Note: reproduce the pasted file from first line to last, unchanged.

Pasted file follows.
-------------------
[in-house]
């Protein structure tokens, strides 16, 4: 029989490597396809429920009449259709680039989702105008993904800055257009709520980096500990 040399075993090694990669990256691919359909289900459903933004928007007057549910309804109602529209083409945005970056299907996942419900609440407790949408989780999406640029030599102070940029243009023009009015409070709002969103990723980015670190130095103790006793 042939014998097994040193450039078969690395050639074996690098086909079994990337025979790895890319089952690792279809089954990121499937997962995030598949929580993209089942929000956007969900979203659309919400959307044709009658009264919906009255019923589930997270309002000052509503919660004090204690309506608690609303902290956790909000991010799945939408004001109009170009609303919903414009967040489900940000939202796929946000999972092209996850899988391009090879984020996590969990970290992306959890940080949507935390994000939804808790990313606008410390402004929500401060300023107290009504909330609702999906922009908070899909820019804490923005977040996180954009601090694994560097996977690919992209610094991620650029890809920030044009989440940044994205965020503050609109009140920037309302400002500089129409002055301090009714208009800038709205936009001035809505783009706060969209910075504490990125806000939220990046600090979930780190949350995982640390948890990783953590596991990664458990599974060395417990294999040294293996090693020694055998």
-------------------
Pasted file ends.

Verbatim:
[in-house]
């Protein structure tokens, strides 16, 4: 029989490597396809429920009449259709680039989702105008993904800055257009709520980096500990 040399075993090694990669990256691919359909289900459903933004928007007057549910309804109602529209083409945005970056299907996942419900609440407790949408989780999406640029030599102070940029243009023009009015409070709002969103990723980015670190130095103790006793 042939014998097994040193450039078969690395050639074996690098086909079994990337025979790895890319089952690792279809089954990121499937997962995030598949929580993209089942929000956007969900979203659309919400959307044709009658009264919906009255019923589930997270309002000052509503919660004090204690309506608690609303902290956790909000991010799945939408004001109009170009609303919903414009967040489900940000939202796929946000999972092209996850899988391009090879984020996590969990970290992306959890940080949507935390994000939804808790990313606008410390402004929500401060300023107290009504909330609702999906922009908070899909820019804490923005977040996180954009601090694994560097996977690919992209610094991620650029890809920030044009989440940044994205965020503050609109009140920037309302400002500089129409002055301090009714208009800038709205936009001035809505783009706060969209910075504490990125806000939220990046600090979930780190949350995982640390948890990783953590596991990664458990599974060395417990294999040294293996090693020694055998």